Things That Go Bump in the Night — An era ended quietly this Fall when The Town removed the speed bumps from the end of Absalona Hill Road near Route 44. No longer will residents be able to sheer off their mufflers and set their minivans onto their front grills as they speed through the countryside. The nearly invisible, badly-signed bumps have been the bane of commuters since they were installed, and we will now, sadly, have only our repair bills and memories to honor them.
In the News — Eagle-eyed friends, relatives, and those who still pay attention to local TV news coverage may have caught a glimpse of yours truly on a number of local stations last week including Channels 11, 12, 10, 6 as well as www.GoLocalProv.com, rallying the cause of my new employer Big Brothers Big Sisters, who were recently victimized by the theft of bins and donations meant to fund mentoring programs for kids. Can there be any act more shameless than stealing from needy children? Perhaps not. But in the spirit of this season of shamelessness, look for me to make another surprise, self-indulgent media appearance in the feature section of next Tuesday’s Providence Journal.
Dumps — Is an unpopular “Pay As You Throw” trash program the inevitable result of a poorly operated transfer station, an irrelevant Town Council whose messages are ignored, an apathetic populace too lazy and self-indulgent to sort out their own bottles and cans, or perhaps all three? Despite the grumbling, evidence is clear that “Pay As You Throw” programs not only work but show dramatically positive results — and if you don’t like it, you can just dump your stuff over the border into the woods in Burrillville.
REM — In September, after 31 years together, REM announced it was disbanding. The news came as a shock to many who thought the band disbanded years ago. But no matter how irrelevant and uninspired their songs had become in the modern era, their influence on rock is permanent, and deserving of Rolling Stone Magazine once calling them the greatest rock band in the world. REM invented and defined the sound of music for my generation. So beware, that ear-splitting sound you hear in the middle of the night may not be the screeching mating call of the fisher cat after all, but might just be me with my guitar in my basement belting out one last cover of, What’s the Frequency Kenneth.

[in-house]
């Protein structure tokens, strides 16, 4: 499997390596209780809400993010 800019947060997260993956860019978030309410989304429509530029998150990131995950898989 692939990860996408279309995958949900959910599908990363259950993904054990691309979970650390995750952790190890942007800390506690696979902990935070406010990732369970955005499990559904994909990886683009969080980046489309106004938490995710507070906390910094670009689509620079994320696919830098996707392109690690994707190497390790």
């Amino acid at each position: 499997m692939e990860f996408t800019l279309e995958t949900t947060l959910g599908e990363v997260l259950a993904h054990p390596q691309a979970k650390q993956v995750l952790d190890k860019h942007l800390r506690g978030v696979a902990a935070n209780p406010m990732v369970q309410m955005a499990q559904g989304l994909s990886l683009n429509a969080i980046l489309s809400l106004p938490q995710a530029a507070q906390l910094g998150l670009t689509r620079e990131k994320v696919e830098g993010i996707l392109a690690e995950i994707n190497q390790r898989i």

Connecticut Junkies — A rash of serial break-ins in the Foster area in October inspired State Representative Mike Chippendale to alert his friends and constituents, via email,to be alert and lock their doors — a bit of absolutely wise advice, of which my family has dutifully followed. However, the eyebrow-raising part of his message surprisingly identified the bad guys, “...when we see serial break-ins, it’s usually junkies from over the CT border…” Egad! Who knew all those old people driving down 395 to Foxwoods were heroin addicts! Considering Foster has had its own share of serious crime stories this year, and the recent and troubling raid in Chepachet that netted marijuana, cocaine and two semi-automatic pistols, Rep. Chippendale’s finger pointing at “them” and not “us” not only demonizes whole communities who are more than likely innocent, but also provides a false sense of security in our own communities where the real culprits may lie.
Out on a Limb — I have been baffled at the attention everyone is giving Governor Chafee’s big, dead evergreen at the Rhode Island State House. Rather than express my opinion on whether to call it a “Holiday Tree” or a “Christmas Tree” I’ll say this. I know how hard it is to motivate people to volunteer, coach Little League, help at their schools or mentor a child in need. So when people who are enamored with their own self-righteousness are suddenly motivated to show up and rudely interrupt the Rhode Island Children’s Chorus with a protest-inspired rendition of Oh, Christmas Tree, I know, at least, what I want to call them.